Re-entry and Hireath

nostalgia

nostalgiaThe new year is upon us.  This mandates reflection – where have we been this past year? What have we achieved?  What resolutions will we make for the coming year? How have we changed? Who do we want to become?

With reflection come memories and longing for days gone by. I recently discovered the Welsh word,  hireath, and felt such a connection to it while thinking about this past year.

While hireath does not have an “exact” translation to English, here is how it has been defined:

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Children on one of the float’s at one of South America’s largest holiday parades, Cuenca, Ecuador, Dec. 31, 2013

I have experienced hireath several times in my life, but most profoundly when returning from abroad.  There is an angst that comes with re-entry;  a feeling of wanting to return to a time and place that isn’t really “home” – yet still calls you. During this holiday season, I have spent many hours daydreaming of my time in Ecuador, where I lived exactly one year ago.  I’ve forgotten the several month battle with giardia and instead am recalling the beautiful Pase del Niño parade on Christmas Eve, the walks at Ingipirca, the days spent with Ecuadorian friends at the coast – sitting on the beach and decadently eating shellfish until we couldn’t move another inch except to lounge into the crisp water to refresh ourselves, preparing for another decadent round of sun, laughter and patacones.

Re-entry is a new beginning, but for many it also is a tremendous loss.  We lose that new identity that we gained abroad (or have to fight to retain it).  We grieve the change of pace, loss of language usage, daily sights and sounds.  Friendships abroad are often relegated to a social media space instead of a human one.  We return “home” to work toward our next goal (school, job, family, etc), yet we wax nostalgic about was is gone and we ache for the ability, like Superman, to spin the earth in the opposite direction and return to a time and place that is in our past.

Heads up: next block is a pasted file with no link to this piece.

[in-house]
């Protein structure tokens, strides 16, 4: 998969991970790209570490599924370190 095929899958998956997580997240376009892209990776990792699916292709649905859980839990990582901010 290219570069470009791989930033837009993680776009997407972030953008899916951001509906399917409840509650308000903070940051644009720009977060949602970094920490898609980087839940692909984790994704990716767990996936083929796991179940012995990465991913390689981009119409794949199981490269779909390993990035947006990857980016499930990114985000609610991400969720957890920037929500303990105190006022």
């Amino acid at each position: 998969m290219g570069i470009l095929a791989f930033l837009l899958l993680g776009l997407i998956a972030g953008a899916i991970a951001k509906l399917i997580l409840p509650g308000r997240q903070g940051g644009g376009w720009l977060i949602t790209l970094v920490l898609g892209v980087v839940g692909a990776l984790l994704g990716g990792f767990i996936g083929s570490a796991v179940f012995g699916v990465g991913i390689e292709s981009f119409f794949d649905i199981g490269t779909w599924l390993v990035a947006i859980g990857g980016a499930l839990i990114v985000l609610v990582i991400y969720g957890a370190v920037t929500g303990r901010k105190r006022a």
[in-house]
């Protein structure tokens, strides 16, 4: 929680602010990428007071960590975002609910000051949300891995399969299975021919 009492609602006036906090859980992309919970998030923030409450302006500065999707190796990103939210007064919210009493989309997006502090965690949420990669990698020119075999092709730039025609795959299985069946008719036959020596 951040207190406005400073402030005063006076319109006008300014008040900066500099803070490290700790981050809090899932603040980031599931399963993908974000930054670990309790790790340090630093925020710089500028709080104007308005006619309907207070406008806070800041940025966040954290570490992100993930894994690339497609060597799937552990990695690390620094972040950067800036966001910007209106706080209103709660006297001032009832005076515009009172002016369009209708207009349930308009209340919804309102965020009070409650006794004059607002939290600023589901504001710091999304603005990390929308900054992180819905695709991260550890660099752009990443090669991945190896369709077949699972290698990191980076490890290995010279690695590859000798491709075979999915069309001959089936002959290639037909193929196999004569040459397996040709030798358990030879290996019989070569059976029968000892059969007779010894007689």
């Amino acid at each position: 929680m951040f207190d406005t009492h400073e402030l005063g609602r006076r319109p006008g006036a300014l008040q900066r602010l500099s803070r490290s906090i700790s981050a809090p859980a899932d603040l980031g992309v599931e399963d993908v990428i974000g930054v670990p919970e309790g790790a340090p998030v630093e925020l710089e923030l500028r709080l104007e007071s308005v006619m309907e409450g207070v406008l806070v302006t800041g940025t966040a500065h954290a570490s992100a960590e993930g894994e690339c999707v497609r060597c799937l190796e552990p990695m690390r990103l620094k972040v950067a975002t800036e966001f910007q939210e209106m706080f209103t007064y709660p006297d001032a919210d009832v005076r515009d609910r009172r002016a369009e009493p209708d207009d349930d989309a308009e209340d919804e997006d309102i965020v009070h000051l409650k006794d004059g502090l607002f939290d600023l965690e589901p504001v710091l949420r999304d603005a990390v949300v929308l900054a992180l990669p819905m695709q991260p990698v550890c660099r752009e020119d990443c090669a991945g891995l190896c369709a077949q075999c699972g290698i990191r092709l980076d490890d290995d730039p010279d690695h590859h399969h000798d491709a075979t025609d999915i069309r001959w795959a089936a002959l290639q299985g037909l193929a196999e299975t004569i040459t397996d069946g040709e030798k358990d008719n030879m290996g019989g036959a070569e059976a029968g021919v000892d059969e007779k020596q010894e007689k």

Las Tunas, Ecuador.  Hours spent with local friends - laughing, eating, talking, swimming,resting...and doing it all again.
Las Tunas, Ecuador. Hours spent with local friends – laughing, eating, talking, swimming,resting…and doing it all again.

And while we can “go back” (return to that place),  we can’t ever really replicate the experience. That is part of life – growing up, accepting the change, knowing that there isn’t an end – but rather a new beginning of yet another adventure.

Yet, we can’t help but experience hireath on the journey.

I’ve also experienced hireath at two other critical junctures in my life:

My SIT classmates, circa 1992, Brattleboro, VT
My SIT classmates, circa 1992, Brattleboro, VT, USA

1) Departing graduate school at SIT in Vermont for my internship.  This was pre internet and felt like a loss of a circle of people who would never share the same physical space again.  At that time, it felt like a chapter that I did not want to end, simply because it was so unique and required such a cultural shift that I didn’t know if I could handle it.

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Holiday gathering with close friends from my work days at Cendant Mobility’s International Assignment Services Division (now called Cartus), circa 2000.

2) Departing a career in the international relocation industry.  One of the most magical times in my life was working in an international assignment division at Cartus (then called Cendant Mobility).  On a daily basis, I worked with people from around the world who respected and embraced cultural differences.  We formed deep friendships and felt like family (and still do)…but my departure and the eventual departure of many from our original team still feels like a death of a close friend.

And now i know that there is a word for what I have felt about life after those precious experiences. It is hireath.

When sojourns end – whether it be a semester abroad, a year backpacking, a transition in a career or school – emotions run deep. Processing these experiences is key to acknowledging and honoring hireath, and eventually moving past it when it becomes an unhealthy obsession (e.g. the only joy one can find is in the memories.)

What experiences have brought you hireath?  I’d love to hear your thoughts in the comment section below!